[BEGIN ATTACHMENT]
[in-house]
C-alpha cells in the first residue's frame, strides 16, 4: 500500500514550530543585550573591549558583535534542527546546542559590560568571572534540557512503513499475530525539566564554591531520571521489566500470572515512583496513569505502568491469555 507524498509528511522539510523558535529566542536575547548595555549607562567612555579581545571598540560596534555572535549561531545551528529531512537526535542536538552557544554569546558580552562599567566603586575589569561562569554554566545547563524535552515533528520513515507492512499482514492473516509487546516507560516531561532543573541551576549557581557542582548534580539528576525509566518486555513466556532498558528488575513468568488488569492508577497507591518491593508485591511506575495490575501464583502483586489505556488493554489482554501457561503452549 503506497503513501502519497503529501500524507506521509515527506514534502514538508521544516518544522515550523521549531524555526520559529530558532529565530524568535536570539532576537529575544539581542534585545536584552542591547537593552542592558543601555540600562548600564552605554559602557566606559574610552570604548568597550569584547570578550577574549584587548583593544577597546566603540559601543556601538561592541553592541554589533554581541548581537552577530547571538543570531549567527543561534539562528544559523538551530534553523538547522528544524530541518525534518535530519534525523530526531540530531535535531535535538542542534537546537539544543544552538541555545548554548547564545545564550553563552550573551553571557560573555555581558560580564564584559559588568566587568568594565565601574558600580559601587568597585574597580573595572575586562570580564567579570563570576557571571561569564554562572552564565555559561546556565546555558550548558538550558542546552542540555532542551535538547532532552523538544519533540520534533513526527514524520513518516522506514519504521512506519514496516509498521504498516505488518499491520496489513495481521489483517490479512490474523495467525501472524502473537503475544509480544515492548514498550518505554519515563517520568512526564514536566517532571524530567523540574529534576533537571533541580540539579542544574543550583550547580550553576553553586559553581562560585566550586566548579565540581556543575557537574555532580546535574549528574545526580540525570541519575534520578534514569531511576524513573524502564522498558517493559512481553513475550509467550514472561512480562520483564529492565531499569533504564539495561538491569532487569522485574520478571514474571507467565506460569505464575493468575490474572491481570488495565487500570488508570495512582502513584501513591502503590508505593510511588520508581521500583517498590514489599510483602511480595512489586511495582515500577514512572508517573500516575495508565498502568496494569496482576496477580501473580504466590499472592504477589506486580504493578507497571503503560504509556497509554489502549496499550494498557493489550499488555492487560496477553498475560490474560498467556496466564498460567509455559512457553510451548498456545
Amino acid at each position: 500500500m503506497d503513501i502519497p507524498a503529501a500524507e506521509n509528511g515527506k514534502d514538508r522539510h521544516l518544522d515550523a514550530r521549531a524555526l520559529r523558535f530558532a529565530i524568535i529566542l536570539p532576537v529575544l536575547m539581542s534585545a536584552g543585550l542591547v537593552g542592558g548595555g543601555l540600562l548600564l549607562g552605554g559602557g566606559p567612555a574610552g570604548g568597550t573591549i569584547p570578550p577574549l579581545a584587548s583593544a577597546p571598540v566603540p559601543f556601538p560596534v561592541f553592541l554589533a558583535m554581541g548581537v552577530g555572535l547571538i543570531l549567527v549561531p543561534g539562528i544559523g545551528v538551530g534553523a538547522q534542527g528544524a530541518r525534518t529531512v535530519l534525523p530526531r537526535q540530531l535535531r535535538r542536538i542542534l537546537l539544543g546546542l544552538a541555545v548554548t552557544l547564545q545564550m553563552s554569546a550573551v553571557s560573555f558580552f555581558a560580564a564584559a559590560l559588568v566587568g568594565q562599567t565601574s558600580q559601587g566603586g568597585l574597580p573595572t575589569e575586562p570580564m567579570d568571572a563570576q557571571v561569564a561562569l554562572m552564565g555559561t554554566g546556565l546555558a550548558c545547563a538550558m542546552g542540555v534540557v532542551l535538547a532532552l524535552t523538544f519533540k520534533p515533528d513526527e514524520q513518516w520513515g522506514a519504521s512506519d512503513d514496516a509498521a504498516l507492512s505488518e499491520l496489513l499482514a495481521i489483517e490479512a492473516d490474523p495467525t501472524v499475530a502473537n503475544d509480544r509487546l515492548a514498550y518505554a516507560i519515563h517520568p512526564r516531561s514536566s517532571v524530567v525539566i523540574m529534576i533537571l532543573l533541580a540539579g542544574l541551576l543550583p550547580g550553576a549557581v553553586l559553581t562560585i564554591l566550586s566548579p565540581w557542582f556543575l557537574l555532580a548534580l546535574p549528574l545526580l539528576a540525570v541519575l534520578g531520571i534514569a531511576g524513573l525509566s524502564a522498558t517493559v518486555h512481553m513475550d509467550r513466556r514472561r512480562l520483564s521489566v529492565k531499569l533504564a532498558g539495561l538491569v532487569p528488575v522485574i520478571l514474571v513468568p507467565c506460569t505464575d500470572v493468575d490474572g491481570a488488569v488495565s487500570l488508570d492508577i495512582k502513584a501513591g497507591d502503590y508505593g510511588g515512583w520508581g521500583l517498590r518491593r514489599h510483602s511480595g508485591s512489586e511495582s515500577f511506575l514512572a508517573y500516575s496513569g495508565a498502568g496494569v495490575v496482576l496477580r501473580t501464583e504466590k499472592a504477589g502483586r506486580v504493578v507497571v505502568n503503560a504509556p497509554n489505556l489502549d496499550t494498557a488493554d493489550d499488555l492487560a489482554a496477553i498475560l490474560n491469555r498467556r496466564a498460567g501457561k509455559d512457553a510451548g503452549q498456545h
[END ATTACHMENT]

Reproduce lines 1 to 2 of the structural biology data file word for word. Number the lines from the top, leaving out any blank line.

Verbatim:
[in-house]
C-alpha cells in the first residue's frame, strides 16, 4: 500500500514550530543585550573591549558583535534542527546546542559590560568571572534540557512503513499475530525539566564554591531520571521489566500470572515512583496513569505502568491469555 507524498509528511522539510523558535529566542536575547548595555549607562567612555579581545571598540560596534555572535549561531545551528529531512537526535542536538552557544554569546558580552562599567566603586575589569561562569554554566545547563524535552515533528520513515507492512499482514492473516509487546516507560516531561532543573541551576549557581557542582548534580539528576525509566518486555513466556532498558528488575513468568488488569492508577497507591518491593508485591511506575495490575501464583502483586489505556488493554489482554501457561503452549 503506497503513501502519497503529501500524507506521509515527506514534502514538508521544516518544522515550523521549531524555526520559529530558532529565530524568535536570539532576537529575544539581542534585545536584552542591547537593552542592558543601555540600562548600564552605554559602557566606559574610552570604548568597550569584547570578550577574549584587548583593544577597546566603540559601543556601538561592541553592541554589533554581541548581537552577530547571538543570531549567527543561534539562528544559523538551530534553523538547522528544524530541518525534518535530519534525523530526531540530531535535531535535538542542534537546537539544543544552538541555545548554548547564545545564550553563552550573551553571557560573555555581558560580564564584559559588568566587568568594565565601574558600580559601587568597585574597580573595572575586562570580564567579570563570576557571571561569564554562572552564565555559561546556565546555558550548558538550558542546552542540555532542551535538547532532552523538544519533540520534533513526527514524520513518516522506514519504521512506519514496516509498521504498516505488518499491520496489513495481521489483517490479512490474523495467525501472524502473537503475544509480544515492548514498550518505554519515563517520568512526564514536566517532571524530567523540574529534576533537571533541580540539579542544574543550583550547580550553576553553586559553581562560585566550586566548579565540581556543575557537574555532580546535574549528574545526580540525570541519575534520578534514569531511576524513573524502564522498558517493559512481553513475550509467550514472561512480562520483564529492565531499569533504564539495561538491569532487569522485574520478571514474571507467565506460569505464575493468575490474572491481570488495565487500570488508570495512582502513584501513591502503590508505593510511588520508581521500583517498590514489599510483602511480595512489586511495582515500577514512572508517573500516575495508565498502568496494569496482576496477580501473580504466590499472592504477589506486580504493578507497571503503560504509556497509554489502549496499550494498557493489550499488555492487560496477553498475560490474560498467556496466564498460567509455559512457553510451548498456545